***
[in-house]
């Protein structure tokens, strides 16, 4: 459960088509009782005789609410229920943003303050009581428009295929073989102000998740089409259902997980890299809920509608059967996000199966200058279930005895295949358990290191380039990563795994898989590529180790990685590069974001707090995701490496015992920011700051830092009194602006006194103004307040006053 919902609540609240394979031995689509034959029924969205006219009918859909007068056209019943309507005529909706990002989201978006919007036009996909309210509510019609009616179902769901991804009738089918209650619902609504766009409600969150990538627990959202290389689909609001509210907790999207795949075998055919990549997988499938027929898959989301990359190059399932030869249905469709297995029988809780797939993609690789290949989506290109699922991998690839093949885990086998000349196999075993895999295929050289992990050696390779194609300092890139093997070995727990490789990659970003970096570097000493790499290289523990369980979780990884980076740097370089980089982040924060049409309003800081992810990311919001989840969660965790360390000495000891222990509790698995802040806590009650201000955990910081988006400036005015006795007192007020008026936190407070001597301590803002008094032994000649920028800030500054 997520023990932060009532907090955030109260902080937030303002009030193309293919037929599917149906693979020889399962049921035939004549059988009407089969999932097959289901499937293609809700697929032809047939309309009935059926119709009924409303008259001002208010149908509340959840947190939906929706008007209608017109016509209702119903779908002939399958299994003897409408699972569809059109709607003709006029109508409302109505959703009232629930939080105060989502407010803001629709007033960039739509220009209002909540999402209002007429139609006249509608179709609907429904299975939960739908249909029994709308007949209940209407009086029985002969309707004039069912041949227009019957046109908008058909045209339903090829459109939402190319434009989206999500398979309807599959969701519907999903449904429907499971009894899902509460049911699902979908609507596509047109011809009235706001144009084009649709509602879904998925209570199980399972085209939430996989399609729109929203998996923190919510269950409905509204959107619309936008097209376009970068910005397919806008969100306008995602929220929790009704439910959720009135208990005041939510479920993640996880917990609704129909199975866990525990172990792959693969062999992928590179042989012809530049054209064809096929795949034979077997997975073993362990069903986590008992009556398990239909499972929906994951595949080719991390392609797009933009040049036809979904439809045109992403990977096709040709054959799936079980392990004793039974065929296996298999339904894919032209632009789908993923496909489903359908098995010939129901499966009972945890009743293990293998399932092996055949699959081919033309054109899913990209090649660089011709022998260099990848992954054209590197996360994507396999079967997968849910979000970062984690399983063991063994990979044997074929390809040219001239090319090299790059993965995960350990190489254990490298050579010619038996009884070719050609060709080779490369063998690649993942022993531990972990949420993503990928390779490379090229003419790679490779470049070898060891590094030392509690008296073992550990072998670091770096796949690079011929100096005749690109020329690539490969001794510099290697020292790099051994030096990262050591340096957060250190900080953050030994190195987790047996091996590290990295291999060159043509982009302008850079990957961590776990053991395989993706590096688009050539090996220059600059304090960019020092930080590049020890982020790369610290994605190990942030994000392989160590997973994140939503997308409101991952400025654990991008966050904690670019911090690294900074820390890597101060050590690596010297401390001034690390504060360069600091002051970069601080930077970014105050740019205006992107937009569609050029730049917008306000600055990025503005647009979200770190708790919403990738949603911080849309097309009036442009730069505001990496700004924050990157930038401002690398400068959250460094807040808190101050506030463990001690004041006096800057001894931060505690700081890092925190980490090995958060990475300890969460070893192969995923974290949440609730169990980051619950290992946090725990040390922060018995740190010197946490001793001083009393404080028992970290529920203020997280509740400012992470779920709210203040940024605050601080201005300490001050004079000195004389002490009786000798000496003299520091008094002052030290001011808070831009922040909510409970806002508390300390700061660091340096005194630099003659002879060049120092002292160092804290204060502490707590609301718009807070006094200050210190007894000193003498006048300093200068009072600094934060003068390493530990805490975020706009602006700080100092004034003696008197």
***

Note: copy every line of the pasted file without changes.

[in-house]
């Protein structure tokens, strides 16, 4: 459960088509009782005789609410229920943003303050009581428009295929073989102000998740089409259902997980890299809920509608059967996000199966200058279930005895295949358990290191380039990563795994898989590529180790990685590069974001707090995701490496015992920011700051830092009194602006006194103004307040006053 919902609540609240394979031995689509034959029924969205006219009918859909007068056209019943309507005529909706990002989201978006919007036009996909309210509510019609009616179902769901991804009738089918209650619902609504766009409600969150990538627990959202290389689909609001509210907790999207795949075998055919990549997988499938027929898959989301990359190059399932030869249905469709297995029988809780797939993609690789290949989506290109699922991998690839093949885990086998000349196999075993895999295929050289992990050696390779194609300092890139093997070995727990490789990659970003970096570097000493790499290289523990369980979780990884980076740097370089980089982040924060049409309003800081992810990311919001989840969660965790360390000495000891222990509790698995802040806590009650201000955990910081988006400036005015006795007192007020008026936190407070001597301590803002008094032994000649920028800030500054 997520023990932060009532907090955030109260902080937030303002009030193309293919037929599917149906693979020889399962049921035939004549059988009407089969999932097959289901499937293609809700697929032809047939309309009935059926119709009924409303008259001002208010149908509340959840947190939906929706008007209608017109016509209702119903779908002939399958299994003897409408699972569809059109709607003709006029109508409302109505959703009232629930939080105060989502407010803001629709007033960039739509220009209002909540999402209002007429139609006249509608179709609907429904299975939960739908249909029994709308007949209940209407009086029985002969309707004039069912041949227009019957046109908008058909045209339903090829459109939402190319434009989206999500398979309807599959969701519907999903449904429907499971009894899902509460049911699902979908609507596509047109011809009235706001144009084009649709509602879904998925209570199980399972085209939430996989399609729109929203998996923190919510269950409905509204959107619309936008097209376009970068910005397919806008969100306008995602929220929790009704439910959720009135208990005041939510479920993640996880917990609704129909199975866990525990172990792959693969062999992928590179042989012809530049054209064809096929795949034979077997997975073993362990069903986590008992009556398990239909499972929906994951595949080719991390392609797009933009040049036809979904439809045109992403990977096709040709054959799936079980392990004793039974065929296996298999339904894919032209632009789908993923496909489903359908098995010939129901499966009972945890009743293990293998399932092996055949699959081919033309054109899913990209090649660089011709022998260099990848992954054209590197996360994507396999079967997968849910979000970062984690399983063991063994990979044997074929390809040219001239090319090299790059993965995960350990190489254990490298050579010619038996009884070719050609060709080779490369063998690649993942022993531990972990949420993503990928390779490379090229003419790679490779470049070898060891590094030392509690008296073992550990072998670091770096796949690079011929100096005749690109020329690539490969001794510099290697020292790099051994030096990262050591340096957060250190900080953050030994190195987790047996091996590290990295291999060159043509982009302008850079990957961590776990053991395989993706590096688009050539090996220059600059304090960019020092930080590049020890982020790369610290994605190990942030994000392989160590997973994140939503997308409101991952400025654990991008966050904690670019911090690294900074820390890597101060050590690596010297401390001034690390504060360069600091002051970069601080930077970014105050740019205006992107937009569609050029730049917008306000600055990025503005647009979200770190708790919403990738949603911080849309097309009036442009730069505001990496700004924050990157930038401002690398400068959250460094807040808190101050506030463990001690004041006096800057001894931060505690700081890092925190980490090995958060990475300890969460070893192969995923974290949440609730169990980051619950290992946090725990040390922060018995740190010197946490001793001083009393404080028992970290529920203020997280509740400012992470779920709210203040940024605050601080201005300490001050004079000195004389002490009786000798000496003299520091008094002052030290001011808070831009922040909510409970806002508390300390700061660091340096005194630099003659002879060049120092002292160092804290204060502490707590609301718009807070006094200050210190007894000193003498006048300093200068009072600094934060003068390493530990805490975020706009602006700080100092004034003696008197």